On December 15, 2016, the U.S. Treasury Department’s Office of Foreign Assets Control (“OFAC”) updated the Frequently Asked Questions Relating to the Lifting of Certain U.S. Sanctions under the Joint Comprehensive Plan of Action (“JCPOA FAQs”), providing guidance regarding how sanctions would be re-imposed in case of a "snapback" of Iranian sanctions.

The update amended answers to questions M.4 and M.5. OFAC maintained its position that contracts signed prior to snapback will not be "grandfathered," meaning that companies would need to exit from contracts that involve sanctionable activities in the event of snapback, even if the contract had been permissible under the JCPOA. The agency provided a more concrete framework, however, on how it might authorize certain winding-down activities by non-Iran, non-U.S. companies ("third country persons").

The updated JCPOA FAQs states that, in line with past practice, OFAC would allow third country persons a 180-day period to wind down operations involving Iran that were consistent with the JCPOA and undertaken under a written contract entered into prior to snapback. In addition, after snapback, OFAC will allow third country persons to be made whole for debts and obligations owned to them by Iranian parties, including payment for goods or services fully provided or delivered prior to snapback and repayment of loans or credits extended to an Iranian party prior to snapback.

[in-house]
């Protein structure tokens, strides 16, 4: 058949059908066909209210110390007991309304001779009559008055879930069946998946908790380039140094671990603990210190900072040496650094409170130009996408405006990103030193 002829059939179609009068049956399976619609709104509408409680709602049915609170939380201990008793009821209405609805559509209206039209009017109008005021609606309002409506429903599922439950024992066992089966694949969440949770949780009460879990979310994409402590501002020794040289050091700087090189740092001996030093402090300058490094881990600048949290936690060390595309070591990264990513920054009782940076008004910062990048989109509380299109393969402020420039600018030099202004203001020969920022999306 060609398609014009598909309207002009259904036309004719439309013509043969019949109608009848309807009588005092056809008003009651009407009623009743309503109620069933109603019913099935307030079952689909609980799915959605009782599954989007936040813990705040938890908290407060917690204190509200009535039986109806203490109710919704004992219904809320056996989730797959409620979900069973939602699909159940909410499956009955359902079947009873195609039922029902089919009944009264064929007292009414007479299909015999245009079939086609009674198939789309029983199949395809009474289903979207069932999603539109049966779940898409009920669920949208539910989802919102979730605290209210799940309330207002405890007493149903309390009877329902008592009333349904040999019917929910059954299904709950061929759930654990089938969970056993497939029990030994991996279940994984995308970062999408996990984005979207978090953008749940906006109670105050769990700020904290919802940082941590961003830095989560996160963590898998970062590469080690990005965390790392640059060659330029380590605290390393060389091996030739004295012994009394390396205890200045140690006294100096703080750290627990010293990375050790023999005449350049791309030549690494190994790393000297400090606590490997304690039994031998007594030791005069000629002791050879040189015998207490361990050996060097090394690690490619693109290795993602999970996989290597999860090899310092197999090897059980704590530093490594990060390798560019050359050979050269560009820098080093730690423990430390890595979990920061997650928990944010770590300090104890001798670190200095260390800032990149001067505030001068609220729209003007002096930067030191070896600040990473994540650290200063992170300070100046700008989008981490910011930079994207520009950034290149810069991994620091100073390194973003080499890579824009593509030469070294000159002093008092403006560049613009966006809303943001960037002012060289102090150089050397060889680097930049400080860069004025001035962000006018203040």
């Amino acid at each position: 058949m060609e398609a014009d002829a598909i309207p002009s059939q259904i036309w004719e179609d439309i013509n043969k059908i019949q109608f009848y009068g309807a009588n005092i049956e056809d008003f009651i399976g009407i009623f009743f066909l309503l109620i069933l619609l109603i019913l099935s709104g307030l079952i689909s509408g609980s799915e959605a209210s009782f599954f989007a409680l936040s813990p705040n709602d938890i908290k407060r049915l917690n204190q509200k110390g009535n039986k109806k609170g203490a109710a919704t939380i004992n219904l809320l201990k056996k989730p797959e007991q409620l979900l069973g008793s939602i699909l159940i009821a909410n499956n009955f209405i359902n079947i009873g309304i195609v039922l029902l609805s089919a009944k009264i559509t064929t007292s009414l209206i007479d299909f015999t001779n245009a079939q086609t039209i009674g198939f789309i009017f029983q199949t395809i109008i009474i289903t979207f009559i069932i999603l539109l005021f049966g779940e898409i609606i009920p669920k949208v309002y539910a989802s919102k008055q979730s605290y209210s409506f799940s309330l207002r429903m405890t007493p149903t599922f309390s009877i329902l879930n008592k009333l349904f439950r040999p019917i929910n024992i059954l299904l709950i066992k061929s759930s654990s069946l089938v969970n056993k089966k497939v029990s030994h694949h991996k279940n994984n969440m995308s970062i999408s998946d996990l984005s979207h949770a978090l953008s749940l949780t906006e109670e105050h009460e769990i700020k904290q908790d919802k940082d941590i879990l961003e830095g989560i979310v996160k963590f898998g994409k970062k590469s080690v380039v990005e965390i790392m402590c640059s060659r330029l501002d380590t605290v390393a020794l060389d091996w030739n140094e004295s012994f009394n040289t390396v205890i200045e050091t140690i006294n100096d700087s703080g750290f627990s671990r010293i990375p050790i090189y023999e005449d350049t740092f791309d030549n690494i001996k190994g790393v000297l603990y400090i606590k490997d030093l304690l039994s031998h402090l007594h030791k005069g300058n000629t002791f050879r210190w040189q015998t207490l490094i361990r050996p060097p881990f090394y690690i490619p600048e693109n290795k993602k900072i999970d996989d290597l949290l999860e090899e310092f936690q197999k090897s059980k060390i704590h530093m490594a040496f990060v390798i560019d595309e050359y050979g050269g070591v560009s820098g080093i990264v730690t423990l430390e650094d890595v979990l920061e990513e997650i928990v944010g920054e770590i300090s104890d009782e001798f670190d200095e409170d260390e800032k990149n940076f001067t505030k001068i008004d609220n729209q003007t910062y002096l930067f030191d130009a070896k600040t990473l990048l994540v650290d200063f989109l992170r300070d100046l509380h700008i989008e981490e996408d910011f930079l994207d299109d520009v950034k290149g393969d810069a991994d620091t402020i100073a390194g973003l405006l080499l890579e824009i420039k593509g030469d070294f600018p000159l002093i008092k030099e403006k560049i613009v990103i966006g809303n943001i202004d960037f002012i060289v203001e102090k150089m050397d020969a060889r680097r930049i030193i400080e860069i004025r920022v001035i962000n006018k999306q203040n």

Similarly, U.S. persons and non-U.S. persons owned or controlled by U.S. persons would be provided with a 180-day winding-down period if they were conducting authorized activities involving Iran prior to snapback and the activities become unauthorized following the snapback. Should the previously-relaxed U.S. sanctions against Iran be restored, companies can also seek OFAC's specific case-by-case authorization if the wind-down is unlikely to be achieved in 180 days. 

The new guidance emphasizes that, if snapback occurs, no additional goods or services, other than these necessary to wind down operations or businesses in Iran, should be delivered in the 180-day period to Iran or Iranian parties. 

The update addresses a key concern for companies who are contemplating business in Iran, especially in light of the sanctions policy uncertainties in relation to the upcoming change of U.S. administration. Companies should, accordingly, implement snapback provisions in their contractual terms with Iranian counterparties. 

In addition, OFAC also issued General License J-1. This General License amended a previously-issued general license that authorized the re-exporting of certain civil aircraft to Iran on temporary sojourn and related activities, by allowing the temporary re-export of eligible aircraft that involves code sharing arrangements.